FreshBooks is a solid accounting tool for very small businesses and freelancers, especially if they're focused on providing services rather than good. Larger businesses or those with complicated expenses may want to look further, however. Read our full FreshBooks review for the details.
FreshBooks is among the most well-known cloud-based accounting solutions. It’s available anywhere, even as an app on the go. With an intuitive dashboard, streamlined processes for invoicing and expensing and many one-click functions, FreshBooks meets the needs of users who aren’t necessarily accounting experts and earns itself a spot among the best accounting software.
In this FreshBooks review, we’ll take the popular accounting software for a test run and evaluate it in nine areas. We will score each and offer final thoughts on how it all ties together.
FreshBooks has put together a suite of options for freelancers, agencies and consultancies. It is less than ideal for a manufacturing or product-based business, though. It has limited inventory tracking and you’ll have to pay for an app to manage fixed assets and payroll.
Still, it’s a good choice for companies that bill hourly or specialize in project work. If that describes you, FreshBooks is worth a look.
- Wide variety of decision-making tools
- Customers can easily pay online
- Payroll & inventory management
- Time-tracking function feeds into invoicing
- Steep learning curve
- Payroll & credit card processing fees add up quickly
- Advanced features only available at highest price tier
- Most expensive cloud-based accounting software
- Clean, easy-to-navigate interface
- Time tracking & projects
- Unlimited invoices & expenses
- Unlimited access to data in the cloud
- Single-entry accounting
- Poor bank reconciliation functions
- Includes limited reports
FreshBooks performs more like a bookkeeping system than an accounting system. It’s perfect for smaller, simpler businesses. More complex companies might need to look elsewhere, however.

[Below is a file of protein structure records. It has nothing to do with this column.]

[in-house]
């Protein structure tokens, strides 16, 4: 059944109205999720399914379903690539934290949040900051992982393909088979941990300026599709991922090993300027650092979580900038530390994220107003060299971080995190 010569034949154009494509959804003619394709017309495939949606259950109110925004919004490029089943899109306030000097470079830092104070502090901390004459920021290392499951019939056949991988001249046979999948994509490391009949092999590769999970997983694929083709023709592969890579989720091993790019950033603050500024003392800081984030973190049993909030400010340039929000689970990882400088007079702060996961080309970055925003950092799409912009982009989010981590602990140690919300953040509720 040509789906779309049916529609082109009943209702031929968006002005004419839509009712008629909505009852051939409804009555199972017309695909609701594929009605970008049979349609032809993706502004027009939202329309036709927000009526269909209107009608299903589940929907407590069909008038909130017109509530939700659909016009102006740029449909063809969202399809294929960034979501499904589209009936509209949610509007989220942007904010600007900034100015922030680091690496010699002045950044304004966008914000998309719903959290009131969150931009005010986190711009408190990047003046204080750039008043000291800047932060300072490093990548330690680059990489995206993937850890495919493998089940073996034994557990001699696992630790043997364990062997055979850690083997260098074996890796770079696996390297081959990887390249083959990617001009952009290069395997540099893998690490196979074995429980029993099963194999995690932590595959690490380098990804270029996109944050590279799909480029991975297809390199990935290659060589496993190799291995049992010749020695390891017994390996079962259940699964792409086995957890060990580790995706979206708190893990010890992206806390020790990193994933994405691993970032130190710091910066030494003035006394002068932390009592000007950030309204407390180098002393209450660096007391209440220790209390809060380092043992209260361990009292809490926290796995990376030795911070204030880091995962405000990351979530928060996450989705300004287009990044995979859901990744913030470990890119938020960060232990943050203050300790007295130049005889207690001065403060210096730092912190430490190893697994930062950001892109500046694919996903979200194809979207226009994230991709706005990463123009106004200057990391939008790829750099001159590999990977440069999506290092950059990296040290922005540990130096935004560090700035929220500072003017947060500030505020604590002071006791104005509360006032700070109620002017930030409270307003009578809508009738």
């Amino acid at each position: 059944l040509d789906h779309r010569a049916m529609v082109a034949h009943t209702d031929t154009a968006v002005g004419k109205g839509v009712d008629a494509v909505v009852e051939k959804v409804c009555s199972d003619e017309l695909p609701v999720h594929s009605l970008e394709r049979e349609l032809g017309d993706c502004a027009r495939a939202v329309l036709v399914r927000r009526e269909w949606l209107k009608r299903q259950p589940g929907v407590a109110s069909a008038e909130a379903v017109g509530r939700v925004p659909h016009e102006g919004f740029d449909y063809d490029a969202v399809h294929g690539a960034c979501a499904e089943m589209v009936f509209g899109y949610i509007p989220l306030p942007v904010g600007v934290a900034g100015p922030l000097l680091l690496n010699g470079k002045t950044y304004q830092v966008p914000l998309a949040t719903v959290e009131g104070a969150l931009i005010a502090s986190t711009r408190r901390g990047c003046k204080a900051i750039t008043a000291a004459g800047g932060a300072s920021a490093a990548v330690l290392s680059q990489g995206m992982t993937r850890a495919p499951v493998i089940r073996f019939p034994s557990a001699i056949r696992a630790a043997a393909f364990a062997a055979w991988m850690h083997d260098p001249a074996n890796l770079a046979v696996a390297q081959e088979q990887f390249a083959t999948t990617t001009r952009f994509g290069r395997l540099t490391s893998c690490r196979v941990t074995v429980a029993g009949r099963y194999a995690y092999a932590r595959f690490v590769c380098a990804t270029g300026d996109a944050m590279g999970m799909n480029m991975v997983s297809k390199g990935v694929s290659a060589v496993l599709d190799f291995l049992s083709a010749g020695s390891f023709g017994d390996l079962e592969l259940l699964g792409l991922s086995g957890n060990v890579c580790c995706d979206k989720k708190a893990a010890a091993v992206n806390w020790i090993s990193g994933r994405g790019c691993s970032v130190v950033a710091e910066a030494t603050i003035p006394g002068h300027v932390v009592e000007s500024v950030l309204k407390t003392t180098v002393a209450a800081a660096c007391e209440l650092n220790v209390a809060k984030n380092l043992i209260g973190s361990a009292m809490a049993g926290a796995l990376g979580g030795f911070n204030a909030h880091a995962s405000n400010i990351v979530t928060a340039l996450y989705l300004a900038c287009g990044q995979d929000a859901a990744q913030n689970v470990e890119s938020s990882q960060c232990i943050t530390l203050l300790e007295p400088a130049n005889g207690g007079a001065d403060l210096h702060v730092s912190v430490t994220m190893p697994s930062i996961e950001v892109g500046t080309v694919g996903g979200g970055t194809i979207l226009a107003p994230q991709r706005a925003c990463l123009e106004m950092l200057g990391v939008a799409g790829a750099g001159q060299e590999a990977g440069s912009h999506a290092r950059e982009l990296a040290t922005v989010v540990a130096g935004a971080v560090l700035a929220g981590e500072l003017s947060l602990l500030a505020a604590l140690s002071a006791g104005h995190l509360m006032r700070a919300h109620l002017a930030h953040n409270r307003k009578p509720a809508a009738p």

FreshBooks Basic Features
FreshBooks has functions for invoicing, expensing, time tracking and projects. You can create and send invoices and set up recurring invoices for standard monthly charges. There’s ways to automate payment reminders and late fees, too. You can also collect credit card payments through sent invoices, but FreshBooks charges payment processing fees.
If you connect your business credit card to FreshBooks, its software will import and update your expenses for you, which helps the strain of tax season. You can also take a picture of the receipt associated with those expenses, upload and log it in a few easy steps using the app.
If it’s a billable expense, FreshBooks will add a markup and put it on the client’s invoice.
FreshBooks Extra Features
Projects and time tracking take FreshBooks beyond bookkeeping tasks, though. You can invite employees, contacts and clients to contribute to the project and restrict their access to folders and files as needed.
Within a project, you can assign due dates and hourly rates, as well as look at an overview. Xero also has a projects module (read our Xero review). QuickBooks Online does, too, but only on its most expensive plan (read our QuickBooks Online review).
If you need inventory management or payroll processing capabilities, they’re available with FreshBooks, but only through a third-party app. Unfortunately, you’ll have to sign up and pay for that separately.
FreshBooks includes a nice suite of accounting options and covers the basics any small business owner would need. Given the lack of inventory and fixed assets capabilities, though, it seems like FreshBooks targets its software at service-based businesses.
We want to discuss another main function in FreshBooks: sending estimates. It isn’t widely available among cloud-based accounting software, but many freelancers and creative businesses could use it.